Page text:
Choosing correct T.P.I, make your own air saw blade

In the previous blogpost some ventilation openings was created. The work began with drilling holes from which the opening was widened with the air saw. The blade used was usual hacksaw blade cut to a suitable shape in the bench shear, Image 1. Note the very slim blade used, slim enough to permit sawing from a 4 mm hole if done carefully.

Image1 Hacksaw blade cut to suite more extreme sawing.

Since long I make my own saw blades for the air driven machine using hack saw blades, incidentally Bahco Sandflex, probably the very best hack saw blade on the market. It is much cheaper to make own blades, a 12” blade is split into 4 short ones, Image 2. The direction of the teeth is important, they point to the left in the picture

Image 2 Splitting a hack saw blade.

Hacksaw blades come with 18 or 24 or 32 T.P.I (teeth/inch). The choice of T.P.I has been described in the book but one thing of special interest is the problem with sawing aluminium sheet. The aluminium often smears to the blade. But, if the blade is dropped into coco nut fat, Image 3, the problem will vanish.

Image 3 The saw blade is smeared with coco nut fat.

In Image 4 the box section has been put into place. In the nearest end a recess for a cooler tube has been made. During the fitting process the box was hold in place by screws and washers through the hole for the anti roll bar.

Image 4 The box section with its recess for the cooler tube.

After the box section was welded the cooler was temporarily fitted in the upper end rubber bushings. With the cooler hanging vertically the cooler profile, see Image no 3 in blog post 3, was held in place with three self tapping screws, Image 5. After welding the profile to the beam the work with the vertical walls started, Image 6.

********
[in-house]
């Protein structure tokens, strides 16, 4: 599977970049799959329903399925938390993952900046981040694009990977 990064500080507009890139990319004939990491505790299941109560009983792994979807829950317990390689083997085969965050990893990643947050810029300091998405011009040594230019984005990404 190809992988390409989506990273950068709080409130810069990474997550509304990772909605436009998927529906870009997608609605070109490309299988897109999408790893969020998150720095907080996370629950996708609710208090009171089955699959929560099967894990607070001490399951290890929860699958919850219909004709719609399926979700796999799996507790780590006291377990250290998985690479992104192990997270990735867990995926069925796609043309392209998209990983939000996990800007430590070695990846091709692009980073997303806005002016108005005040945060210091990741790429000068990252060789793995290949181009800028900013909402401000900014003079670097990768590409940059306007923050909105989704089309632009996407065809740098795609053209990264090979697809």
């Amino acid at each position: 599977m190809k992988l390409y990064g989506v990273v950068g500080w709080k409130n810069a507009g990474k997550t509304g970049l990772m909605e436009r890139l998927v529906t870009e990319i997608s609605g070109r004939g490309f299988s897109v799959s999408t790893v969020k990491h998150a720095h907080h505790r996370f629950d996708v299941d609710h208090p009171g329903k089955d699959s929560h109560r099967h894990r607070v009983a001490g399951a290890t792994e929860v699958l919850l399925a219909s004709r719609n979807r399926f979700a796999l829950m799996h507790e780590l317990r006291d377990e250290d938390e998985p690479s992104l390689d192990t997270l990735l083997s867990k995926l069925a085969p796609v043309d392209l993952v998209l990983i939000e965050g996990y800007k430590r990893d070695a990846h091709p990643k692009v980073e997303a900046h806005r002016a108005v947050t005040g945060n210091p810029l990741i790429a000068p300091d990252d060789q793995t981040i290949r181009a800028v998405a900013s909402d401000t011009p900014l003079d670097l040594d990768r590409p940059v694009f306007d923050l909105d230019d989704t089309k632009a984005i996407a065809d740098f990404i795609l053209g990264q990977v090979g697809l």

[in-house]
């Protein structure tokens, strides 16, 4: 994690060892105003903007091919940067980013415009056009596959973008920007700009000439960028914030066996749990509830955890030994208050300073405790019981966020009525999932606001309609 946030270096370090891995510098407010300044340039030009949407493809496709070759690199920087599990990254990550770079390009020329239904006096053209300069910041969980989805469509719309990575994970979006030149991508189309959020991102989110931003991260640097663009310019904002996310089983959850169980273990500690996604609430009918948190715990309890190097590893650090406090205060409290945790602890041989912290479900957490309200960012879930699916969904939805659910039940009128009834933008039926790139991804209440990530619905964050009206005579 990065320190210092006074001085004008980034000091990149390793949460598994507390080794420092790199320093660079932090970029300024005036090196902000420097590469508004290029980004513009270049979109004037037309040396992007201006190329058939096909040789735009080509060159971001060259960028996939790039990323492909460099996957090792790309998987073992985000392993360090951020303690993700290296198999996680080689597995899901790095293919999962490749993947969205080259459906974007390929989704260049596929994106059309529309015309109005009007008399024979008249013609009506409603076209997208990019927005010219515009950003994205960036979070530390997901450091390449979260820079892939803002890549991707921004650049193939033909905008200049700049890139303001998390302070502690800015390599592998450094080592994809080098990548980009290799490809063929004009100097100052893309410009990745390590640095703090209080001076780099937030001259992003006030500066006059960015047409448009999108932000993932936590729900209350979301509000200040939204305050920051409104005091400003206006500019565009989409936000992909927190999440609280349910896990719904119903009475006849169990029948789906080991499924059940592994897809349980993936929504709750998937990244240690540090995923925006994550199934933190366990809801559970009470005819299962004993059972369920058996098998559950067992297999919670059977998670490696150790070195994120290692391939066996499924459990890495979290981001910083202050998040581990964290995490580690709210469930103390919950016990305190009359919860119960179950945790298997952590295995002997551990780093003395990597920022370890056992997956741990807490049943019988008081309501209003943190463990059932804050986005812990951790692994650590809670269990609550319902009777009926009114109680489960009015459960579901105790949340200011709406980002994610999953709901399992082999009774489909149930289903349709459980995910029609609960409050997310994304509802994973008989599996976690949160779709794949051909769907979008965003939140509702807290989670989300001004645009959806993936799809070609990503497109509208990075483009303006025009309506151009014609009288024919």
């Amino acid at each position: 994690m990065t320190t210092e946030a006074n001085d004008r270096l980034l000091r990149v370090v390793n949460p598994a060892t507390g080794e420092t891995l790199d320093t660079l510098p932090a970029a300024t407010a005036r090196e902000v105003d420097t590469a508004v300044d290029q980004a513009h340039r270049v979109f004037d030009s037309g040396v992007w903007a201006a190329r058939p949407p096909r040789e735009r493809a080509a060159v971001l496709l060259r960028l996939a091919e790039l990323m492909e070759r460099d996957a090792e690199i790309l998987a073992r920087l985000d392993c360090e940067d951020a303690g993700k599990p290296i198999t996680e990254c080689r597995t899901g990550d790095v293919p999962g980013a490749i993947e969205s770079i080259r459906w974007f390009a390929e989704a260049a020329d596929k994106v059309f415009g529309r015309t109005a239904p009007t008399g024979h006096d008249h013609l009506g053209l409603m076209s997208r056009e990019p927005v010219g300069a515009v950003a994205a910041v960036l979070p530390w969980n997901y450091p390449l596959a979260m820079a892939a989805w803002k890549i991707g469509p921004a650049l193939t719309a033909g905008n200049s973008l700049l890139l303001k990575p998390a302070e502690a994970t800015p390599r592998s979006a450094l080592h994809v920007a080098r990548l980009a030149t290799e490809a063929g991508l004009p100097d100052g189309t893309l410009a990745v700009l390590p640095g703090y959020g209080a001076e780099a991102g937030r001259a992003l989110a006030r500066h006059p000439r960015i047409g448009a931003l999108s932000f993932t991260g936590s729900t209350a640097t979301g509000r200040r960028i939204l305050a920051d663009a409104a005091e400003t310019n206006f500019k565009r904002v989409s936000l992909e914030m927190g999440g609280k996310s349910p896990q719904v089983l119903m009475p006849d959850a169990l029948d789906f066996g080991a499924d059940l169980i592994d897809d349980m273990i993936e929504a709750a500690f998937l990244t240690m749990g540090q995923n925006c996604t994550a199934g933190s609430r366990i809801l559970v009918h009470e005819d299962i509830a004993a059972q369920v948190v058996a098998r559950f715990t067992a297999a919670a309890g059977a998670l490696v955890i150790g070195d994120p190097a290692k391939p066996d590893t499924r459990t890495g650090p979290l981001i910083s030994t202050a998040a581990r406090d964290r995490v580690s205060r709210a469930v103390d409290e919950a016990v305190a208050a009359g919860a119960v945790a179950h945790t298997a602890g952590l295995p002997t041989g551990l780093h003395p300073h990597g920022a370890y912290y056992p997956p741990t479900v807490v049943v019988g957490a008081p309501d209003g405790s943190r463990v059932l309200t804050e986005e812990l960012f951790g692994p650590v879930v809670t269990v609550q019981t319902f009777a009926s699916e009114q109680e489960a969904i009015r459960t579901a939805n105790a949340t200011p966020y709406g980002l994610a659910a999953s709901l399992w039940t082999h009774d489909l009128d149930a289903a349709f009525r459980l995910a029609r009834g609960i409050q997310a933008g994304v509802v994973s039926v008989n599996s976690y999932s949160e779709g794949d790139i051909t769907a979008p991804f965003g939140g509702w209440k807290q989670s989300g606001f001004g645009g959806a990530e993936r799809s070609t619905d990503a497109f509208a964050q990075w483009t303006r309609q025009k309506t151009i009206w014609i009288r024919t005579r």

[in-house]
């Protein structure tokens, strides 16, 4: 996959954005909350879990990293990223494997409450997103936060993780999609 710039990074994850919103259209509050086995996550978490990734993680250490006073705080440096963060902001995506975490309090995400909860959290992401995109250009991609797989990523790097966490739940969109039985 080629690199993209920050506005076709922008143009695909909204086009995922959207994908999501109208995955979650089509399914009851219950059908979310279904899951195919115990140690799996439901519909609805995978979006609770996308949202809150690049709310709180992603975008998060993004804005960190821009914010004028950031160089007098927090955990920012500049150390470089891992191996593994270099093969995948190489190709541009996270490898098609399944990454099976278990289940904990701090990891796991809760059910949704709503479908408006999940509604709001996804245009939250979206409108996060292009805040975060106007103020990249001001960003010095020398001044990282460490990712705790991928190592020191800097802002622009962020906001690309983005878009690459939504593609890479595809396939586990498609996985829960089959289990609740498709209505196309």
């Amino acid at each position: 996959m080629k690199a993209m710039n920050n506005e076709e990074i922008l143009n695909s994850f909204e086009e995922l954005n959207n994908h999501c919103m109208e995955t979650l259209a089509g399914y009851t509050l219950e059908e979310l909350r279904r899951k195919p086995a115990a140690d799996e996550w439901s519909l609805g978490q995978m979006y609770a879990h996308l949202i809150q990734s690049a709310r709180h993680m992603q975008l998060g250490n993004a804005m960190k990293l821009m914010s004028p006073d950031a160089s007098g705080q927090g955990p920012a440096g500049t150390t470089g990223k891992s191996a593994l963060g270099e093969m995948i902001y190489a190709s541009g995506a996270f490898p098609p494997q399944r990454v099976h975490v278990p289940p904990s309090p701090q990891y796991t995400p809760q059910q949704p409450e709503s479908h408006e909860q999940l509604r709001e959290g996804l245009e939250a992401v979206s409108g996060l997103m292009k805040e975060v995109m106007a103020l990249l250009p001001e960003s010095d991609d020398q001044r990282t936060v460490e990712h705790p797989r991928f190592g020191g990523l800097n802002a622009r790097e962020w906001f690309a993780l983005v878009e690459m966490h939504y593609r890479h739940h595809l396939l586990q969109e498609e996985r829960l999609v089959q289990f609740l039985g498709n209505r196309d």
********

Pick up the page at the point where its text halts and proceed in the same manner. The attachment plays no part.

Image 5 The cooler beam temporarily fitted with self tapping screws.
Image 6 The walls are during welding.

In the next step the remaining part of the front valance was the issue but first the repaired area was painted, first with a primer followed by a layer of red colour. The painting was done with matched colour, Image 7. With the paint applied the front valance could be carefully fitted and the welding. The work was finished with fitting the new lower part of the front valance, welding and lead filling before transportation to the paint shop, Image 8.

Image 7 Upper part of front valance is reused. Note the painting of the underlying structures just painted.
Image 8 The new front valance welded and leadfilled.

Panel Beating Doctor Bengt Blad

At this point in my life when I was about three quarters through the medical schooI I discovered the English wheel and the Eckold machine, and, one thing leading to another - no more time for med school.

More about the book

This book, with around 1,500 pages of reader-friendly text and about as many illustrations, is a summary of 40 years of working with vintage, collectors' and racing cars.